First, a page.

“Sell the Sizzle, not the Steak”.   This pillar of marketing has been around forever, and is timeless in it’s relevance. If you have been around anyone vaguely interested in marketing, you have probably heard this saying. Another form of this expression is “Sell the Benefits NOT the Features”.

It was originally coined by Elmer Wheeler in the mid-1920s. It urged salespeople to focus on the experience around a product being sold rather than simply on the object itself. It means appealing to the senses and emotions of the buyer with the assumption that this is what motivates most people to purchase. For example, don’t talk about how the house was made and incorporates the latest technology; tell the client how she’ll be able to entertain her family and friends in the kitchen and great room, how the children will enjoy the yard & schools, and describe the character of the neighborhood.

It all comes down to the simple fact that people “Buy on Emotion and Justify Their Purchases Using Facts“. As a business owner you have got to work very hard at knowing when to sell the sizzle and when to sell the steak. You are at a great disadvantage doing it alone, without the guidance of a marketer. This really is where an outsider can be of great help to you.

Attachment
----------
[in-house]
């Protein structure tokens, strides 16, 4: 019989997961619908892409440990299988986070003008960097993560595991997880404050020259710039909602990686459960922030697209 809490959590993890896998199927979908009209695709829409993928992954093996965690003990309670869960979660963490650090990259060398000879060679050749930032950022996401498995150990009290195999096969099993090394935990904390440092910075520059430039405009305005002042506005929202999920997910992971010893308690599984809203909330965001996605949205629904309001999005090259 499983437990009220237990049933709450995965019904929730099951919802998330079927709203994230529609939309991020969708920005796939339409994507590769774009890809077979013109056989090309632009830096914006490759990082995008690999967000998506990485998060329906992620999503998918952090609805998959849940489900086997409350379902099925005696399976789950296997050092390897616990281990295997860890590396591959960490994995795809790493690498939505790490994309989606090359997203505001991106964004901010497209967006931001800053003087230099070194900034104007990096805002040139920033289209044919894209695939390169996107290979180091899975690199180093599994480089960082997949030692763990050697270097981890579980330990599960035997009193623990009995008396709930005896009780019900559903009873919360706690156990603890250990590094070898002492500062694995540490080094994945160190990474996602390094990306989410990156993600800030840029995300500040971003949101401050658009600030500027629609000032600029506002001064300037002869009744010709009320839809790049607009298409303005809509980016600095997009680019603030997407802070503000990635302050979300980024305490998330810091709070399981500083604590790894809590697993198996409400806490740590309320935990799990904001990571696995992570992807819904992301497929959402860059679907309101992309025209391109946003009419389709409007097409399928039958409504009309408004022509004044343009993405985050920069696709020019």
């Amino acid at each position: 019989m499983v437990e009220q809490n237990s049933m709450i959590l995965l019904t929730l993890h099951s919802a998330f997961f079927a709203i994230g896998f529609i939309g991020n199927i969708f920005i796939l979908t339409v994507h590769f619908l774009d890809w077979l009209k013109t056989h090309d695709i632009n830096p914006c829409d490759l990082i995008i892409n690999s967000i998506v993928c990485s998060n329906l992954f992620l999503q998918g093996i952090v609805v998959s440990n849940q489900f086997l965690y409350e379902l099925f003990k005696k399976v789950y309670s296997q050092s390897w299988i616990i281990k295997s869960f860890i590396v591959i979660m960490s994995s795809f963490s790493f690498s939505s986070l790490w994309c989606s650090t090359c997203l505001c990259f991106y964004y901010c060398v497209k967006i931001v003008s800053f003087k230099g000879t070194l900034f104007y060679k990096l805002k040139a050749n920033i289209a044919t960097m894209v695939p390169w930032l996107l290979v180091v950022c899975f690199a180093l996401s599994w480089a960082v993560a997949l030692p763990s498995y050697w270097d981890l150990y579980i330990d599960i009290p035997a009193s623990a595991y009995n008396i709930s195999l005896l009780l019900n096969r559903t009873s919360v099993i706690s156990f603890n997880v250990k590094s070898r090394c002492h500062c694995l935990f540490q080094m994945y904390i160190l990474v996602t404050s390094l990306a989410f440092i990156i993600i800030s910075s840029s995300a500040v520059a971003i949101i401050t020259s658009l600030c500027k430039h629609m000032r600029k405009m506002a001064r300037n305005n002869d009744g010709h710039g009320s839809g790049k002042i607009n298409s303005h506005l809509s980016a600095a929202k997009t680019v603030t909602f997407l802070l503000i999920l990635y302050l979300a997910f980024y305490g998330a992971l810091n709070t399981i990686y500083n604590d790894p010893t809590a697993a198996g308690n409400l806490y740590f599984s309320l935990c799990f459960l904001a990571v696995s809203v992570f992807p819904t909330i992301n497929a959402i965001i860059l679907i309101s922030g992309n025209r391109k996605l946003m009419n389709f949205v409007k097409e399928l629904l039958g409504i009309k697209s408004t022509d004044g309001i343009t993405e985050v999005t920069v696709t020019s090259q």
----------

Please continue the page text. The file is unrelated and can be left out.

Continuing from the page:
Ask yourself one thing and one thing only. From the customer’s point of view: “What is in it for ME?“.

Some of the greatest and most successful headlines ever written give no details about the actual product. Instagram, Snapchat, Twitter, Facebook, Email Subject lines… You only have two seconds to capture a prospect’s attention. If they already have a need for your product, then their mind is already on autopilot looking for a solution. Forget the details and start writing down the benefits. Develop a compelling message that will entice people to purchase your product or service. Force yourself to minimize words and use a big bold approach to stop people in their tracks.

Hidden in everything you sell in life is the sizzle. The sizzle has sold more steaks than the cow ever has, although the cow is, of course, mighty important.